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August 3, 2011

HIPAA Update

A series of recent events should remind all health care providers of the importance of reinvigorating their HIPAA compliance programs. Many providers would admit that since the implementation of the privacy rules in 2003 and security rules in 2005, the focus on HIPAA has lessened. After years of virtually no penalties being levied under the rules, regulators have started to step up enforcement with significant penalties and increased prosecutions, at a time when the rules are evolving because of changes made under the American Recovery and Reinvestment Act of 2009. This Alert provides an update on developments regarding the HIPAA privacy and security rules.

Criticism of the Enforcement of Security Regulations

A report of the United States Department of Health and Human Services Office of the Inspector General (OIG) accused the United States Department of Health and Human Services Office of Civil Rights (OCR) and its predecessor the Centers for Medicare and Medicaid Services (CMS) for a lack of rigor in enforcing the security regulations. In July 2009, OCR took over as the enforcer of the HIPAA security rules from CMS. At the time, CMS had failed to levy a single penalty against a violator of the security rules. It had also not audited a provider, although it had the power to do so. The OIG took it upon itself to perform its own security audits of hospitals in seven states. The OIG identified 151 vulnerabilities in systems and controls intended to protect electronic health information, 124 of which were categorized "high impact." Among the issues found by the OIG were:

  • Inadequate Password Settings 
  • Computers That Did Not Log Users Off After Inactivity 
  • Unencrypted Laptops 
  • Outdated Anti-Virus Software 
  • Uninstalled Critical Patches 
  • Operating Systems No Longer Supported By Manufacturer 
  • Unreviewed Audit Logs 
  • Inappropriate Sharing of Administrator Accounts 
  • Unchanged Default User Identification and Passwords 
  • Lack of E-mail Encryption 
  • Unsecured Data Center Access 
  • No Computer Equipment Inventory List so Electronic PHI Could Not Be Tracked 
  • No Written Plan for Media Disposal 
  • No Password Protection for Computers on Portable Carts 
  • Unencrypted Backup Tapes 
  • Incomplete or No Risk Analysis 
  • Delayed Termination of Employee Network Access 
  • Incomplete Disaster Recovery Plans and Contingency Plans 
  • Unsafe Backup Tape Storage 
  • Unrestricted Internet Access

Training of State Attorneys General on HIPAA Enforcement

The American Recovery and Reinvestment Act of 2009 gave State Attorneys General the ability to enforce the HIPAA regulations. OCR held four training sessions across the country and paid for two individuals from the Attorney General's Office of each state to attend. OCR also intends to have web-based training. State Attorneys General are expected to be more aggressive with enforcement, as the aggrieved parties will be citizens of their state in most instances. In addition, Breach Notification Laws mandate the reporting of breaches in certain cases, making it easy for regulators to know where investigations should best take place.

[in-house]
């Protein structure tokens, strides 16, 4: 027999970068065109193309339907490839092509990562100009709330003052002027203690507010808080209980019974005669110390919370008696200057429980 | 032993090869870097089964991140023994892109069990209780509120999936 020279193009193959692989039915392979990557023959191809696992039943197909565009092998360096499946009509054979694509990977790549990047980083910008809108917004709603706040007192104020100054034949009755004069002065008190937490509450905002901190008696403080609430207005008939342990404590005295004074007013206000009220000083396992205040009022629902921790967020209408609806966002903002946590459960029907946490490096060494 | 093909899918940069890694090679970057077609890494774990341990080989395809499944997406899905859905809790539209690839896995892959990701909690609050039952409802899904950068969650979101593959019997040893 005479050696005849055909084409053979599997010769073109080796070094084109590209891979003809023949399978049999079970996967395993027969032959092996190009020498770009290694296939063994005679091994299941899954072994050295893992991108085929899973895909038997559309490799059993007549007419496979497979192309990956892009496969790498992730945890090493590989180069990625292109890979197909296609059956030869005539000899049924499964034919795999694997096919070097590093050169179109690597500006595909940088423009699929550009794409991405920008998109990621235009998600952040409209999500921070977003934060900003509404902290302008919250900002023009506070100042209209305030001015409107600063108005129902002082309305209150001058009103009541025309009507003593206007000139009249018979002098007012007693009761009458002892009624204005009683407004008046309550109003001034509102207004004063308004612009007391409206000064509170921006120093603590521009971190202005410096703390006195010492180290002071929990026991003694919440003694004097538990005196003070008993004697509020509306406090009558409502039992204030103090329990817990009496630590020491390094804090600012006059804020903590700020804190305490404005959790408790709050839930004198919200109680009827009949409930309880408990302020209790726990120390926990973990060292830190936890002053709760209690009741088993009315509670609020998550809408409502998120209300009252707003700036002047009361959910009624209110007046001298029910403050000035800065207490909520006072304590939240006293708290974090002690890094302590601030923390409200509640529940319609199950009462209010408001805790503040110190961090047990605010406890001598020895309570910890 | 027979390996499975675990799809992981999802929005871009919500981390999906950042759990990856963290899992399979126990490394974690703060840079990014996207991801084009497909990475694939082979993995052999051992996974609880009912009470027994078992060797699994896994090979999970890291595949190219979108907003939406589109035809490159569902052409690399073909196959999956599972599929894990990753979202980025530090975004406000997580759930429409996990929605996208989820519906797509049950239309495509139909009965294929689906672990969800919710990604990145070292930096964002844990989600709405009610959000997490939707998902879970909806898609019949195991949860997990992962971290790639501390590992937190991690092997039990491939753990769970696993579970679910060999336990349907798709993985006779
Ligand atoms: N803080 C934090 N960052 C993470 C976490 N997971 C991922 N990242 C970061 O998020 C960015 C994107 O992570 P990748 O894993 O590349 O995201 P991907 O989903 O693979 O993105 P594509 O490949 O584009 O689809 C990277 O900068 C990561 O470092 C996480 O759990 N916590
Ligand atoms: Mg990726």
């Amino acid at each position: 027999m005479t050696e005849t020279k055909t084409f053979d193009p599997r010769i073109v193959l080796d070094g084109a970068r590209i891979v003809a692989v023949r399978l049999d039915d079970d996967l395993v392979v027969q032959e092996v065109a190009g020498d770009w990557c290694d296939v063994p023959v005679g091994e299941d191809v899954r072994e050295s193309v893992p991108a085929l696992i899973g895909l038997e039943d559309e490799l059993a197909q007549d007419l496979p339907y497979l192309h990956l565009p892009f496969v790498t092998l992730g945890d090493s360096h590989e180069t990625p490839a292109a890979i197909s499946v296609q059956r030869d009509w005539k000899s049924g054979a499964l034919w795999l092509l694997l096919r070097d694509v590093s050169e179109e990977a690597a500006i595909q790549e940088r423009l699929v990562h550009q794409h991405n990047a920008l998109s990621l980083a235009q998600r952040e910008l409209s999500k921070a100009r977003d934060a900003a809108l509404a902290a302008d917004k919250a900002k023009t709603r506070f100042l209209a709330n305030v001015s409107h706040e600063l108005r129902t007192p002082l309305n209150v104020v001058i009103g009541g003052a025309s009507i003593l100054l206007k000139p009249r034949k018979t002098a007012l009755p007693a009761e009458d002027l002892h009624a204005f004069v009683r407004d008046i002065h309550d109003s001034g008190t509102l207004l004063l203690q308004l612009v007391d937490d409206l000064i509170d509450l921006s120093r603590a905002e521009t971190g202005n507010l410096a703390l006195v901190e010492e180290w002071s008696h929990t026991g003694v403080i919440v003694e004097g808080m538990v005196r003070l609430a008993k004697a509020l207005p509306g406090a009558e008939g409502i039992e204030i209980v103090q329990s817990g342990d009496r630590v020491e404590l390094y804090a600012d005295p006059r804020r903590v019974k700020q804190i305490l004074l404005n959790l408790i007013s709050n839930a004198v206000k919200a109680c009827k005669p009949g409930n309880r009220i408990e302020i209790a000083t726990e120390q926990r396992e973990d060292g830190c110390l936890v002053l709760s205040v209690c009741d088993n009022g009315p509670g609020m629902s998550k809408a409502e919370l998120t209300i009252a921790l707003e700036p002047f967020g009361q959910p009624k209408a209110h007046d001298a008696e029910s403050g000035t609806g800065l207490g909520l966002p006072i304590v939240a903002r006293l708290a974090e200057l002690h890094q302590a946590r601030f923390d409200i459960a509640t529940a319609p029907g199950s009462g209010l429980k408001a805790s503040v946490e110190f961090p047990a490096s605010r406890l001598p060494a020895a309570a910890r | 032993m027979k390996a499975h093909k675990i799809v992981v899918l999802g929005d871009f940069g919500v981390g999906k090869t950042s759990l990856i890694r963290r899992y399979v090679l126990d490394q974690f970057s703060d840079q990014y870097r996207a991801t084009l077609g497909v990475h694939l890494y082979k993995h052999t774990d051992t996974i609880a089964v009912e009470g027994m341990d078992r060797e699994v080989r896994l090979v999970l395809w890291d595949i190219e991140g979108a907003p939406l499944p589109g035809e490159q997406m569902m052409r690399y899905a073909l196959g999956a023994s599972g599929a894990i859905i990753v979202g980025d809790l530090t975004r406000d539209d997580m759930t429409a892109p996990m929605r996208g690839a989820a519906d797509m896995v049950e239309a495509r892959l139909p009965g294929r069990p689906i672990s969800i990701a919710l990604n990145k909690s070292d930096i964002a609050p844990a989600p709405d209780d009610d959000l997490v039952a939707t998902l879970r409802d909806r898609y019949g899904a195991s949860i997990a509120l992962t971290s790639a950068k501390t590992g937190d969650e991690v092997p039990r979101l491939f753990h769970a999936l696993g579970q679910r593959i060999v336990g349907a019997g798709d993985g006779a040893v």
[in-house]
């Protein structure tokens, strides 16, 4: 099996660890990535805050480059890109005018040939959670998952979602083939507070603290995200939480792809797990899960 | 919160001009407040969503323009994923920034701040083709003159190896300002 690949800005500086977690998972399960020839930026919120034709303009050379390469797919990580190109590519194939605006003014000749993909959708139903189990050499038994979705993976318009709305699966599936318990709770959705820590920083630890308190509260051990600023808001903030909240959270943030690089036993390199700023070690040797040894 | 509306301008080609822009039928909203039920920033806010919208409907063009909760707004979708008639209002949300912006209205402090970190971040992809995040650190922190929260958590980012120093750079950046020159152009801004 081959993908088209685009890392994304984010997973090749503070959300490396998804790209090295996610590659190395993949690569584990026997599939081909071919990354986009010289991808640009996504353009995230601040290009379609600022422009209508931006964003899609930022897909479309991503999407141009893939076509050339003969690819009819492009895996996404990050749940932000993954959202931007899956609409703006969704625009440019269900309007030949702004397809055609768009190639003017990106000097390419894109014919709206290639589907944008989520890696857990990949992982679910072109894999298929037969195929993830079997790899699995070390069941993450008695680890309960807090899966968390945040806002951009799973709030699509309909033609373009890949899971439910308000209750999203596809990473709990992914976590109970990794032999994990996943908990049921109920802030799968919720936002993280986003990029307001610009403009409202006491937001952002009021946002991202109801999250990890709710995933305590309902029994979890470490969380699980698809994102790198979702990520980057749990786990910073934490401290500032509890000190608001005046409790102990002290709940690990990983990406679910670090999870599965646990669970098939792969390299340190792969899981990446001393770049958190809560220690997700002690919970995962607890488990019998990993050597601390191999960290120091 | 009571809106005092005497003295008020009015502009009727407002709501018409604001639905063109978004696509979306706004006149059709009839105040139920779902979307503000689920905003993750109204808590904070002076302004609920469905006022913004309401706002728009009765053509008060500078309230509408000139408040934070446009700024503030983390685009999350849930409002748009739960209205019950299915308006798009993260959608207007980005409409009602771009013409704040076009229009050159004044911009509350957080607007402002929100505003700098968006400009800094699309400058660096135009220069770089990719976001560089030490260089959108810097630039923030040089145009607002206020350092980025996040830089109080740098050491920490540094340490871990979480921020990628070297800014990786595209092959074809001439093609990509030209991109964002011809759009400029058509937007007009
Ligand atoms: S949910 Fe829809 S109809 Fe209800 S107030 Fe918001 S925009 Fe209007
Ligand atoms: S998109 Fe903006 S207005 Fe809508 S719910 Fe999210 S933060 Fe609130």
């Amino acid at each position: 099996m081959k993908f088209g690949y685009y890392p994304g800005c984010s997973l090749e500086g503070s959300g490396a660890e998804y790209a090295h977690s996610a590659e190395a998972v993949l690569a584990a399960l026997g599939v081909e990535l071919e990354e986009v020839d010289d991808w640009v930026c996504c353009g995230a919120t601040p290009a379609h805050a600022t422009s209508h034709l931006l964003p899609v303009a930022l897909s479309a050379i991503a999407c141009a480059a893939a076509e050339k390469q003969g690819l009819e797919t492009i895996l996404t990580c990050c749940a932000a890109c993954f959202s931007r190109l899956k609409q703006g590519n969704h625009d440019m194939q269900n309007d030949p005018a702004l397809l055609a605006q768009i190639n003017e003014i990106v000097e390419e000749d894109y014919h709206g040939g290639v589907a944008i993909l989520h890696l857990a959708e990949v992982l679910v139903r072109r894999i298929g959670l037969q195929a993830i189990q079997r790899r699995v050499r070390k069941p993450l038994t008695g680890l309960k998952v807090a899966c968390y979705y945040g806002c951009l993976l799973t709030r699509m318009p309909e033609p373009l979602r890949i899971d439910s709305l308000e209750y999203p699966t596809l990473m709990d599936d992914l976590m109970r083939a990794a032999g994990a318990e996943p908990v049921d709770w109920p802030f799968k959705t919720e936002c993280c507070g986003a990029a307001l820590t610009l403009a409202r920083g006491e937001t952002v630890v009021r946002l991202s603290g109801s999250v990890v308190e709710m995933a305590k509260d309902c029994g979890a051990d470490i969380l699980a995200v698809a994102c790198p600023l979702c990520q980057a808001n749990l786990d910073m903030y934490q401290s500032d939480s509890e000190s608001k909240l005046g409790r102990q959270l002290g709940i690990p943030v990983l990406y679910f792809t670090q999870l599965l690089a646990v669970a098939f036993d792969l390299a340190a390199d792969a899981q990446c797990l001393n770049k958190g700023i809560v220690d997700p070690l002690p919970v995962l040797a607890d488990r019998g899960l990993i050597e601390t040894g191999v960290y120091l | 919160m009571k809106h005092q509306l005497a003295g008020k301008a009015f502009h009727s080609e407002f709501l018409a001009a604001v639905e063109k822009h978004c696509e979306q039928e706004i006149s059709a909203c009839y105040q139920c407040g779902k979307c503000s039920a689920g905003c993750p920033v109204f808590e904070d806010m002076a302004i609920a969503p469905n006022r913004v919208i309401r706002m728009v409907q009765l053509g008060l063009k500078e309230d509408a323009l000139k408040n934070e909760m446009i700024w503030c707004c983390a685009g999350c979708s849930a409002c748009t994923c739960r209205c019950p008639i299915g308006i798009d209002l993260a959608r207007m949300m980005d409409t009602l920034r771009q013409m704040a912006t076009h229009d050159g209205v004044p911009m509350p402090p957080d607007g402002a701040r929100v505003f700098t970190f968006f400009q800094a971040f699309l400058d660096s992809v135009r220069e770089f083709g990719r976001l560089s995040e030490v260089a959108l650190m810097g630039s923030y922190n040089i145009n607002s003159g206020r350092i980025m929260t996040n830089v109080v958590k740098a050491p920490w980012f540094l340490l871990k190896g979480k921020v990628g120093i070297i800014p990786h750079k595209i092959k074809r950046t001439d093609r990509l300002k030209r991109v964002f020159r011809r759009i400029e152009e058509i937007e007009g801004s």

Penalties Lodged Against Providers

OCR imposed a $4.3 million fine on a medical group in Maryland and came to a $1 million dollar settlement with a Massachusetts hospital. The $4.3 million fine was related to a failure to release medical records to patients and a refusal to cooperate with OCR's investigation. The settlement came in response to an employee leaving documents on a train and included an extensive, three-year corrective action plan.

Proposed Changes to the Right to Accounting Rules

Proposed changes to HIPAA's accounting of disclosure rules have been released. While it is uncertain what the final rules will include, most agree that these changes will require providers and other covered entities to carefully review their electronic records systems to ensure the capability to comply with the rules when they become final and effective. The proposed rule scales back the number of years for which an accounting must be provided (from six years to three years), scales back the number of days available to respond to a request (from 60 days to 30 days), and introduces the concept of a request for an "access report." An access report is a report that indicates who has accessed electronic protected health information about an individual.

Conclusion

Providers and other covered entities, as well as their Business Associates, should ensure that they have adequate HIPAA compliance programs in place that adequately address risk areas. Hiscock & Barclay, LLP has experience in assisting providers with HIPAA compliance and other privacy-related efforts, including the provision of training, and with responding to regulatory reviews and investigations.

Should you need assistance in these matters, in the development or update of a HIPAA compliance program, or in understanding any changes to the HIPAA rules, please contact Melissa M. Zambri, Partner in the Firm's Health Care and Human Services Practice Area at (518) 429-4229 or at mzambri@hblaw.com.

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